To date little research has been undertaken in relation to queer youth experiences of homelessness in Australia. It is difficult to estimate the rate of homelessness among this population since homelessness statistics are not collected on sexuality and gender identity. However, in NSW it has been estimated that although only 7-11 per cent of people are same-sex attracted or gender diverse they constitute roughly 25 per cent of the young people who are homeless.
Parental rejection and family violence based on sexual orientation and gender identity have been cited as causes of homelessness for young queer people in Australia. Research indicates that queer youth report higher rates of negative outcomes associated with homelessness including physical and sexual victimisation, substance abuse, mental health issues, suicidal ideation and ‘risky’ sexual practices.
Most state and federal homelessness policies fail to demarcate queer people as having particular needs when accessing homelessness services. In most policy documents queer youth homelessness is seemingly subsumed within generalist youth homelessness policies. This fails to recognise or attempt to rectify the structural and institutional factors that may prevent queer young people from having full access to homelessness services.
Violence, harassment and discrimination
Research from Australia, the US, and the UK has consistently found queer youth regularly experience harassment, violence and homophobic and transphobic abuse when accessing accommodation services, from both workers and other service users. For many queer people, this not only means that they do not feel comfortable disclosing their sexuality or gender identity when accessing services, but also that some young people prefer to sleep rough rather than access accommodation services.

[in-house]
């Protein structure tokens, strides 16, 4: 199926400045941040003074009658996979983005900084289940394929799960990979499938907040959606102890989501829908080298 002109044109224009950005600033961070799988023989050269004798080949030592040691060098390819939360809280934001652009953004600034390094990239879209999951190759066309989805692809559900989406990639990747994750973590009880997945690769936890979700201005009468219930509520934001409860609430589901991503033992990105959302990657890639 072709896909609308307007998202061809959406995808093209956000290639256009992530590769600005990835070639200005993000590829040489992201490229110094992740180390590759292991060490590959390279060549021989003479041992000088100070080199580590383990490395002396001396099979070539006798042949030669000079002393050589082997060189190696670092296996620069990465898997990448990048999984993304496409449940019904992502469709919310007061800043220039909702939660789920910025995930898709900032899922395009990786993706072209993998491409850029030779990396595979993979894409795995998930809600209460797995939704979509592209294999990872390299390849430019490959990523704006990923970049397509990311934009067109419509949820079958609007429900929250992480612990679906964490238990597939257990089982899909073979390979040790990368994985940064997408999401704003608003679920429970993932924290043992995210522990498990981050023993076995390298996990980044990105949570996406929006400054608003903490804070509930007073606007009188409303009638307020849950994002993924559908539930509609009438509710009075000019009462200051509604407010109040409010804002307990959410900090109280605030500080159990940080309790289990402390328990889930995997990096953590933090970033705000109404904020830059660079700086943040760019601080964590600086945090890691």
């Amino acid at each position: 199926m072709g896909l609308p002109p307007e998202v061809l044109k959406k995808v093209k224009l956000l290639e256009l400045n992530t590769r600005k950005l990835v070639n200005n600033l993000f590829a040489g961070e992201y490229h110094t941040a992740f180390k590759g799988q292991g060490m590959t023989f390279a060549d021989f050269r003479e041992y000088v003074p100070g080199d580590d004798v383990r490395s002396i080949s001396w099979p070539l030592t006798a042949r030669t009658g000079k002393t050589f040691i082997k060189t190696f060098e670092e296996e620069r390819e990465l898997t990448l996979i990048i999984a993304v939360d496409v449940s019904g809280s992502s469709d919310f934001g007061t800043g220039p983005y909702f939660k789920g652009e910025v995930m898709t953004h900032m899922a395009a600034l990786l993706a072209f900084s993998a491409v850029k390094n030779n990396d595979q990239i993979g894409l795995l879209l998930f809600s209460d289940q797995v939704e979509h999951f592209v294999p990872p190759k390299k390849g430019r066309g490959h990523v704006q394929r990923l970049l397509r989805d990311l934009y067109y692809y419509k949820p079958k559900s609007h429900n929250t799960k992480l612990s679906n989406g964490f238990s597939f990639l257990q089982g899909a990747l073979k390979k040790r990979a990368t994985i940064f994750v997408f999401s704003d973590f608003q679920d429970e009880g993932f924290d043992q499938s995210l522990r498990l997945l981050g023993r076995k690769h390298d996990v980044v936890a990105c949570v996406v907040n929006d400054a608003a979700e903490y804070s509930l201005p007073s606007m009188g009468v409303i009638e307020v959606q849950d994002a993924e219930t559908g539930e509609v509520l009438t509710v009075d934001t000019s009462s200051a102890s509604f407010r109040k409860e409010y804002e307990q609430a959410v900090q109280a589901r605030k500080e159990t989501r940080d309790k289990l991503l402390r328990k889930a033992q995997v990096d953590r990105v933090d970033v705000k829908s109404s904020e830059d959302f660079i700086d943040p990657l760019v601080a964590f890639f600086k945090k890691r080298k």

Queer awareness and cultural competency training needs to be undertaken by all agencies and service workers in the homelessness sector to engage more effectively with young people of different sexual and gender. This should also be extended to young heterosexual people who access support and accommodation services. Furthermore, there should be a requirement that all agencies that seek government funding to assist homeless young people adopt non-discrimination policies for queer youth.
Inadequate provision of resources
Research from the United States recommends that services should be funded to provide housing programs specifically for queer people as queer youth are significantly less likely to be assaulted in such facilities. Queer youth homelessness is currently significantly underfunded in NSW with funding to accommodate only 140 young people despite estimations that 5,000 and 6,250 same-sex attracted youth are homeless in Australia on any
Inadequate data collection
Currently, Specialist Homelessness Services (SHS) reporting requirements do not include sexual orientation, gender identity or intersex status, meaning that queer youth are invisible within the homelessness sector and that services for this population are not properly funded. As such, data collected by SHS needs to be inclusive of sexual diversity, intersex status and gender identity as a way of better targeting support and accommodation needs of queer young homeless people. Young people should be given the opportunity to record these personal details on intake forms but that they not be forced to do so. In addition policies and programs should be put in place to increase the accessibility of homelessness services for queer people to ensure that these youth feel safe using services and disclosing their identities.
Queer youth are an invisible and forgotten population within homelessness public policy, however, this is not to say that they are unaffected by these policies. The department of Family and Community Services and Housing NSW should develop and implement programs and strategies to make homelessness services more accessible for queer youth. Young queer people should be actively involved in this process as they know best what can make
a difference in their lives.
Image: Lane Sainty.